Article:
There are some reasonably credible weather predictions that 2016 may be warmer and drier than usual. 

Is it reasonable to consider some strategies that could capitalize on opportunities or mitigate the losses that extreme weather might bring our way?  I think so.  However, you will need to assess my suggestions as to whether they are sound practices with little downside, or practices that might have some negative impacts on your operation if the weather forecast does not turn out to be accurate.

  1. Get Longer Season Hybrids.  Capitalize on the additional yield potential that could come your way by adding some longer season hybrids to your portfolio.  This suggestion makes most sense to those producers who are normally conservative in their hybrid CHU selections. 
  2. Switch-up Planting Order.  Normally producers plant their longest hybrids first and as the planting season progresses, switch to their shorter CHU hybrids.  This can result in many fields pollinating in roughly the same window.  In the case of a hot, dry summer prediction, it might be less risky to spread pollination out as much as possible.  This could be accomplished by planting some shorter CHU hybrids early and move some of your longer season hybrids to somewhat later in the planting window.
  3. Mixing Hybrids.  In stressful weather conditions, pollen supply can sometimes precede receptive silks and make pollination less successful.  One way to try and manage around this would be to add a hybrid to the planter that silks 3-5 days later than the dominant hybrid in the field.  For example, 75% of the field is to be planted with a 2850 CHU hybrid and we mix in 25% of the seed of a 2950 CHU hybrid with similar traits and plant height.  The aim here is to ensure adequate pollen supply for the vast majority of the field, even if hot, dry conditions disturb the natural pollination synchrony.
  4. Conserve Soil Moisture – Reduce Spring Tillage. Keep spring tillage to the minimum required to produce a good seedbed.  Spring secondary tillage should be level, shallow and fast.  Avoid the temptation to do too much tillage, as it will dry the soil and reduce aggregate stability; you will need all the soil structure and porosity possible to ensure maximum rainfall infiltration.
  5. Conserve Soil Moisture – Kill Cover Crops Early.  The presence of cover crops can improve soil structure and rainfall infiltration, but don’t allow over wintering cover crops (i.e. winter rye) to grow too long in the spring and deplete soil moisture.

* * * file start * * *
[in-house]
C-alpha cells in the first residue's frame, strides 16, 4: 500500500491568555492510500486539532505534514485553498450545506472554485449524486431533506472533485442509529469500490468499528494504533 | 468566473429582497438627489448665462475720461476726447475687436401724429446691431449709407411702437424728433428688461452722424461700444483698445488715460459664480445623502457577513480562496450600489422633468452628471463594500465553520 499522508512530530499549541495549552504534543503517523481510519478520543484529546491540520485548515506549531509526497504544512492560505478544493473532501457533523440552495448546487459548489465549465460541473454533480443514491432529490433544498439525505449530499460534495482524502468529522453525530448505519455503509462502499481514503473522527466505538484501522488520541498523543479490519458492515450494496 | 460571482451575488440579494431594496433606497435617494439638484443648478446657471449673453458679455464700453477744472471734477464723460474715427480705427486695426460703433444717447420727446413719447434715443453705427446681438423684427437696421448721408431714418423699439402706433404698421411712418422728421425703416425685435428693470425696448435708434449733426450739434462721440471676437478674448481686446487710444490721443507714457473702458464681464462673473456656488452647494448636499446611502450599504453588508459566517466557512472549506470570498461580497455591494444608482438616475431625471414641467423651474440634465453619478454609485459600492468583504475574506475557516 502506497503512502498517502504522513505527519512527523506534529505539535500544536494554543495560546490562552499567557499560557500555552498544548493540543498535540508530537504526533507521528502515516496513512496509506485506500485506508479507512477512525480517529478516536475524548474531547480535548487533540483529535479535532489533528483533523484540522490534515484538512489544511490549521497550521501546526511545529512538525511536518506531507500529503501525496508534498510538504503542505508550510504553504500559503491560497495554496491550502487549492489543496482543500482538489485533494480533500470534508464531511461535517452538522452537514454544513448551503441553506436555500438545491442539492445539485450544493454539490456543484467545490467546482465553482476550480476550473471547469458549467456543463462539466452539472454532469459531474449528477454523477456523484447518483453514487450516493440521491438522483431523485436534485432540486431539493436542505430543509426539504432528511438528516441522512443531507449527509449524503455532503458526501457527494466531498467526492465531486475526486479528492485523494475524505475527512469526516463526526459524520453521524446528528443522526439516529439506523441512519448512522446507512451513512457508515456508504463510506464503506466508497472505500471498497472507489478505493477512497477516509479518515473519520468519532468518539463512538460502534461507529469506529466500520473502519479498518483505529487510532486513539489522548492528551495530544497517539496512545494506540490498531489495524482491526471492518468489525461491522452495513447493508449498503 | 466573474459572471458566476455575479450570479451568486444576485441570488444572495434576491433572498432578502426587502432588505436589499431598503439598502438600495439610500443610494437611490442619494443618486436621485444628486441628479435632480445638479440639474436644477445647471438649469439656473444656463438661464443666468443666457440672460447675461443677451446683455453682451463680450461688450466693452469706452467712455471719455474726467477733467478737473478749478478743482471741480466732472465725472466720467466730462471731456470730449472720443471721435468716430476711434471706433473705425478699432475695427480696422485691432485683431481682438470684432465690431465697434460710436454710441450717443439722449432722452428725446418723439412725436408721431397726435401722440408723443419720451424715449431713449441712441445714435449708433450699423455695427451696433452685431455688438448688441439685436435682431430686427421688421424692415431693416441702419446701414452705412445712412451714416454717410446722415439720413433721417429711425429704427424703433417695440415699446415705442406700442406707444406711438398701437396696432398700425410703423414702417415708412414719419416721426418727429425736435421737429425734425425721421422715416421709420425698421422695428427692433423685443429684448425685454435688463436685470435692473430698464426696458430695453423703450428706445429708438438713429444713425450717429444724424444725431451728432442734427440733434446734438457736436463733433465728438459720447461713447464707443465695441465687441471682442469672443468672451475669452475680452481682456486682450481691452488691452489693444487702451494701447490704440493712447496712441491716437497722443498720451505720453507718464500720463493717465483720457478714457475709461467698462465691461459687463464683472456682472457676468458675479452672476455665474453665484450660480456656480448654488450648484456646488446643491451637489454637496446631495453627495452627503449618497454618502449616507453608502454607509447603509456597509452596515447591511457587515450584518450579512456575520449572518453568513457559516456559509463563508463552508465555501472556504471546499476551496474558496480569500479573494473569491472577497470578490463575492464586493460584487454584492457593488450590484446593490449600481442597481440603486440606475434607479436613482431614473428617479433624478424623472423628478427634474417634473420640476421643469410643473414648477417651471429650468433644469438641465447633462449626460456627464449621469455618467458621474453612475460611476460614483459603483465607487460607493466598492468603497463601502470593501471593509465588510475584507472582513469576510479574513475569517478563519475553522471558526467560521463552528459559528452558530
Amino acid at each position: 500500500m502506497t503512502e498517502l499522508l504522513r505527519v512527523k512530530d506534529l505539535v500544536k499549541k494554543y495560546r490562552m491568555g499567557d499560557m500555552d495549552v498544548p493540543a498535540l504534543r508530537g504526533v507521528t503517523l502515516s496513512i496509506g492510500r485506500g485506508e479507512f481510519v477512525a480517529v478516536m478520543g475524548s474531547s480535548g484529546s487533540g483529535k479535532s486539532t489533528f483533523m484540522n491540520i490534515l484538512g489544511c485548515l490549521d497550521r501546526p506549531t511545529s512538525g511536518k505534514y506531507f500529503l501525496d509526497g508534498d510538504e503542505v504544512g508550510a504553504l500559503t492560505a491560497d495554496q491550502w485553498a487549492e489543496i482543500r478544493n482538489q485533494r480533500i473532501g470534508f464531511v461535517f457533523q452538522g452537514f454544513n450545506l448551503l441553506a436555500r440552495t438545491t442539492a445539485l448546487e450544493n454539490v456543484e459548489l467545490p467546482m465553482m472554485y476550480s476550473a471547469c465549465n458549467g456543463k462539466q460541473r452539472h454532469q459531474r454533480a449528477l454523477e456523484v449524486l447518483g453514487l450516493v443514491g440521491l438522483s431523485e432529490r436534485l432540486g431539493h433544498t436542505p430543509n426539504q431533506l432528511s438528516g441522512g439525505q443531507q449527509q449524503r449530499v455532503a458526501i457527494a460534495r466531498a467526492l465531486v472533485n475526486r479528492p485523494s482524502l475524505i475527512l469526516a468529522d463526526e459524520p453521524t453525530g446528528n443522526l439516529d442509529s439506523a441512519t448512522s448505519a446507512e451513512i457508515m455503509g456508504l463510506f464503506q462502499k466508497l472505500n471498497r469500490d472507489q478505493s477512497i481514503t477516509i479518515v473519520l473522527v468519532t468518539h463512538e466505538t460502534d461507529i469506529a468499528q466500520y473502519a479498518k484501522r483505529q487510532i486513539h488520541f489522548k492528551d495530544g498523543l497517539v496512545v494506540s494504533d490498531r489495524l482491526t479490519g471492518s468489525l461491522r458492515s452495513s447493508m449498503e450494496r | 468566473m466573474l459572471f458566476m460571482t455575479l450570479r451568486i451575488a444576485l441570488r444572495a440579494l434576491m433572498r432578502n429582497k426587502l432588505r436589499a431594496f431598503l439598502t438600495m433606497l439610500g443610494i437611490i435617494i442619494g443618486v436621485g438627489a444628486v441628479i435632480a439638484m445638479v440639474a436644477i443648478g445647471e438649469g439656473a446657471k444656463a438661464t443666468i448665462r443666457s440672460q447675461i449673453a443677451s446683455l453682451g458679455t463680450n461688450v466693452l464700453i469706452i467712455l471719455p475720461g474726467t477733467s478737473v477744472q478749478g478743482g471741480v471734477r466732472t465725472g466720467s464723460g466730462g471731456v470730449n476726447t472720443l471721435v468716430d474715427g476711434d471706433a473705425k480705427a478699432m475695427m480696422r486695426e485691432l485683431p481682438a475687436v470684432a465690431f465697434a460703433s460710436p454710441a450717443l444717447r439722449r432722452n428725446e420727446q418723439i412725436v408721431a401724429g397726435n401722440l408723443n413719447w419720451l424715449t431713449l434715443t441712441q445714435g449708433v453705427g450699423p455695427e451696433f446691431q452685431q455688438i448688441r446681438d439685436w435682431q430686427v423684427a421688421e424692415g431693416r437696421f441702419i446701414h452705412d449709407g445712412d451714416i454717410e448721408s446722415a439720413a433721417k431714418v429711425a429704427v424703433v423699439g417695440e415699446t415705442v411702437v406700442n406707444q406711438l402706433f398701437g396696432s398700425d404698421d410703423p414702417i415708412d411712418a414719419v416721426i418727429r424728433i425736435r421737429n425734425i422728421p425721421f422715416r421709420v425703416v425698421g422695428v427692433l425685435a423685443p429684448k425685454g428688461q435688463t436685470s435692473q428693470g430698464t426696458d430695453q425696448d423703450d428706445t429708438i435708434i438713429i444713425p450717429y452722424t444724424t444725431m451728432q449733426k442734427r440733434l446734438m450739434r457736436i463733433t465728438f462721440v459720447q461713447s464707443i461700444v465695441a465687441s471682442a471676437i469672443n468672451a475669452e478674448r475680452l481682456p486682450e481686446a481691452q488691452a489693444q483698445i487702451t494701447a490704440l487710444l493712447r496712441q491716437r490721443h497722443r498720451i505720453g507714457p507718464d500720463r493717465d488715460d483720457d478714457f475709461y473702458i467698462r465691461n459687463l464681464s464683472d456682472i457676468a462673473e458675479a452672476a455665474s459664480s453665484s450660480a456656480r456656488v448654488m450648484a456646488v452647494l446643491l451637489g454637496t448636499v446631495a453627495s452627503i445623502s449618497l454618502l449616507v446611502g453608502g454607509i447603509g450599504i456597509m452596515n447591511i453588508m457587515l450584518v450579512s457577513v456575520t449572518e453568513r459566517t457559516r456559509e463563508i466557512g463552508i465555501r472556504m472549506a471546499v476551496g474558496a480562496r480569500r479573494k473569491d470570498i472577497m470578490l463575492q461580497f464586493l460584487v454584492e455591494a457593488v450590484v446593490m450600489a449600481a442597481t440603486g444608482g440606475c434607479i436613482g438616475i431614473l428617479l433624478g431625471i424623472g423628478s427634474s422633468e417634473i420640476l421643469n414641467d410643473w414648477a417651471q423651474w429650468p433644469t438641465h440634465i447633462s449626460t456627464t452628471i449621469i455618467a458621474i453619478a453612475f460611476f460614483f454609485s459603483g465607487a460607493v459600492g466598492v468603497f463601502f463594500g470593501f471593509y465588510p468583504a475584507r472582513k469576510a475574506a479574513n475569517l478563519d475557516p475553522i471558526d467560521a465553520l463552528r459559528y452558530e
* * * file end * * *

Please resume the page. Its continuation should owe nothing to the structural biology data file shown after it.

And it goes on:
6. Maximize Root Exploration for Water.  If the growing season does turn out to be hot and dry, you cannot stand to have roots that are trapped in the surface soil layers from compaction that occurs during spring tillage or planting operations.  Do not work soils wet.  Be careful that down pressure on the planter row units is suitable.  Check for sidewall compaction caused by the planter. If the season is going to be long, don’t rush in the spring. It will create poor soil conditions and compromise the crop’s ability to capture all the soil water possible.
  7. Plant into Moisture.  If the season comes in warm and dry early (April – May), be sure to plant corn into moisture.  We say this every year, but if rainfall is limiting, you must ensure the crop gets planted into moisture and off to a fast start.  As soil moisture profiles move downwards, you need early germinated corn roots chasing that moisture front, not sitting there waiting for a rain to germinate.
  8. Watch for Fertilizer Burn.  Below average rainfall in May often increases the amount of fertilizer burn.  Double check dry fertilizer rates (i.e. no more than 70 lbs N and K combined if urea is in the dry blend).  Also check that the clearance of your fertilizer openers is correct (i.e. 2” away from row and 2” below the seed).  This often requires a run across the yard with the fertilizer running to double check.
  9. Dry Soils and Frost Damage.  Planting seasons dominated by high pressure weather can result in an increased risk of spring frost on clear, cold nights. Hopefully we got this out of our system last year, but a few lessons might be worth remembering.  In high residue situations (i.e. corn after grain corn), removing residue out of the row zone with trash whippers did provide some reduction in the frost damage.  In the case of dry soils and intense cold exposure (i.e. 8 hours below 0°C), be careful to not overestimate the plants recovery, even if the growing point appears undamaged – watch it closely and be prepared to act.
  10. Nitrogen Strategies for a Dry Year.  A warm, dry spring or summer can have a significant impact on the most profitable N strategy. Often, reduced rainfall and warm temperatures improve mineralization of nitrogen from organic sources and may reduce N losses caused by leaching or denitrification – thus reducing your total N fertilizer demand.  2012 also showed Corn Belt growers that in a dry year, delayed (sidedress timing and beyond) N applications are less likely to make it into the crop to provide any yield boost. In a warm, dry year, I would prefer to have 100 lbs N up front and make some smart decisions around the last 40 lbs; than have 40 lbs up front and hope we have enough rain to get the last 100 lbs into the crop.

Of course while writing this article I get the feeling that the jinx will be surely in place – 2016 will have perfect rainfall!  I’ll live with that.  If you want to discuss any of the ideas in this article, be sure to drop me a line at greg@maizex.com or contact your local Maizex representative.  

Greg Stewart
Maizex Seeds Agronomy Lead

 

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